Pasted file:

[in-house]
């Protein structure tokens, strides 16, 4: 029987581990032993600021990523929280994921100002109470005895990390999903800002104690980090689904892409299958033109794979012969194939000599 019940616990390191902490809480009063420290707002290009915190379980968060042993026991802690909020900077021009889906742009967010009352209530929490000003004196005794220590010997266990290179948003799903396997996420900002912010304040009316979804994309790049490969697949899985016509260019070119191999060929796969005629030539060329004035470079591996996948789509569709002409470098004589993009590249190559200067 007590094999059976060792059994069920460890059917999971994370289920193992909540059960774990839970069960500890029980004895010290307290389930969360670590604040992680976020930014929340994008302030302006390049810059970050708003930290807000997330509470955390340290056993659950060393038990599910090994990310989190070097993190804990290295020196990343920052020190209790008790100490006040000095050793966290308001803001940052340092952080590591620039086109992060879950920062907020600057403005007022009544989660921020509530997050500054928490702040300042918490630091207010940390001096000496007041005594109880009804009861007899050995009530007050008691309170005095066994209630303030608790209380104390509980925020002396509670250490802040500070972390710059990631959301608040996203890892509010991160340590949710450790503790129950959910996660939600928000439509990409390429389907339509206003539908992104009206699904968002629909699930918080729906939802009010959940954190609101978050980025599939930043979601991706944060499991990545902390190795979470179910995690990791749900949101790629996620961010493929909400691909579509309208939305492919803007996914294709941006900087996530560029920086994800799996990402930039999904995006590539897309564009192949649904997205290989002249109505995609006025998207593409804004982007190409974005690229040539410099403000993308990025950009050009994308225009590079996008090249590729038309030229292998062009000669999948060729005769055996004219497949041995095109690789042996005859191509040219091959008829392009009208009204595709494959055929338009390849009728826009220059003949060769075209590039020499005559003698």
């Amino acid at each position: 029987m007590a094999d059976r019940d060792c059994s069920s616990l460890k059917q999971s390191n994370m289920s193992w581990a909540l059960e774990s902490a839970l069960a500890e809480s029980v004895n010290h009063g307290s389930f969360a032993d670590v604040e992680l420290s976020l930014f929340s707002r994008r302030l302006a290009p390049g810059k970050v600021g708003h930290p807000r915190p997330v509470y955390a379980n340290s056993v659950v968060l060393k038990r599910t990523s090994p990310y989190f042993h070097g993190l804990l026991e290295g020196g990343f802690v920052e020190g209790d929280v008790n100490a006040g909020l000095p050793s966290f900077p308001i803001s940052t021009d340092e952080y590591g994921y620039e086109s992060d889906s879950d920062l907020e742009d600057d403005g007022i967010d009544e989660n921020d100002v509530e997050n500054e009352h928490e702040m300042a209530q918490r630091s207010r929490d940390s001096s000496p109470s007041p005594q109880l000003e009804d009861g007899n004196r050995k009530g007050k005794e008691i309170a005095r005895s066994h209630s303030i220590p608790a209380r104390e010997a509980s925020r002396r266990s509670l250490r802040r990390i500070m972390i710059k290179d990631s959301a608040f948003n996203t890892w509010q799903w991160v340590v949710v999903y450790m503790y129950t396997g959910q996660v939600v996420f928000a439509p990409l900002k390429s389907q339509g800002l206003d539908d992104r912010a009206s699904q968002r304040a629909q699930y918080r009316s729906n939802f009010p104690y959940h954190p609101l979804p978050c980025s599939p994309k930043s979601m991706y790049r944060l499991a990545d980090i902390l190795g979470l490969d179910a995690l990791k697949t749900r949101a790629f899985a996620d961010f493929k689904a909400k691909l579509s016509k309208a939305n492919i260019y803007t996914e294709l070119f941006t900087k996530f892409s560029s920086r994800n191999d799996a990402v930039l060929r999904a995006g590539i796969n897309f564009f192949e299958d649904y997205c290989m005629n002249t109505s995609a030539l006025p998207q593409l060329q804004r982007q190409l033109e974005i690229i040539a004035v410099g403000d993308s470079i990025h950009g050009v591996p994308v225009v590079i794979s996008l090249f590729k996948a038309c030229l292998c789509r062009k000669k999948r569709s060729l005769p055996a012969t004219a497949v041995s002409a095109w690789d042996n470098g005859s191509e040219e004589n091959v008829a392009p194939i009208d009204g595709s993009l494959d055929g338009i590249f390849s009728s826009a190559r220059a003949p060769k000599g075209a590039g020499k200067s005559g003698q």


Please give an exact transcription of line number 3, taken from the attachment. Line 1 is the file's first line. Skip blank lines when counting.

């Amino acid at each position: 029987m007590a094999d059976r019940d060792c059994s069920s616990l460890k059917q999971s390191n994370m289920s193992w581990a909540l059960e774990s902490a839970l069960a500890e809480s029980v004895n010290h009063g307290s389930f969360a032993d670590v604040e992680l420290s976020l930014f929340s707002r994008r302030l302006a290009p390049g810059k970050v600021g708003h930290p807000r915190p997330v509470y955390a379980n340290s056993v659950v968060l060393k038990r599910t990523s090994p990310y989190f042993h070097g993190l804990l026991e290295g020196g990343f802690v920052e020190g209790d929280v008790n100490a006040g909020l000095p050793s966290f900077p308001i803001s940052t021009d340092e952080y590591g994921y620039e086109s992060d889906s879950d920062l907020e742009d600057d403005g007022i967010d009544e989660n921020d100002v509530e997050n500054e009352h928490e702040m300042a209530q918490r630091s207010r929490d940390s001096s000496p109470s007041p005594q109880l000003e009804d009861g007899n004196r050995k009530g007050k005794e008691i309170a005095r005895s066994h209630s303030i220590p608790a209380r104390e010997a509980s925020r002396r266990s509670l250490r802040r990390i500070m972390i710059k290179d990631s959301a608040f948003n996203t890892w509010q799903w991160v340590v949710v999903y450790m503790y129950t396997g959910q996660v939600v996420f928000a439509p990409l900002k390429s389907q339509g800002l206003d539908d992104r912010a009206s699904q968002r304040a629909q699930y918080r009316s729906n939802f009010p104690y959940h954190p609101l979804p978050c980025s599939p994309k930043s979601m991706y790049r944060l499991a990545d980090i902390l190795g979470l490969d179910a995690l990791k697949t749900r949101a790629f899985a996620d961010f493929k689904a909400k691909l579509s016509k309208a939305n492919i260019y803007t996914e294709l070119f941006t900087k996530f892409s560029s920086r994800n191999d799996a990402v930039l060929r999904a995006g590539i796969n897309f564009f192949e299958d649904y997205c290989m005629n002249t109505s995609a030539l006025p998207q593409l060329q804004r982007q190409l033109e974005i690229i040539a004035v410099g403000d993308s470079i990025h950009g050009v591996p994308v225009v590079i794979s996008l090249f590729k996948a038309c030229l292998c789509r062009k000669k999948r569709s060729l005769p055996a012969t004219a497949v041995s002409a095109w690789d042996n470098g005859s191509e040219e004589n091959v008829a392009p194939i009208d009204g595709s993009l494959d055929g338009i590249f390849s009728s826009a190559r220059a003949p060769k000599g075209a590039g020499k200067s005559g003698q």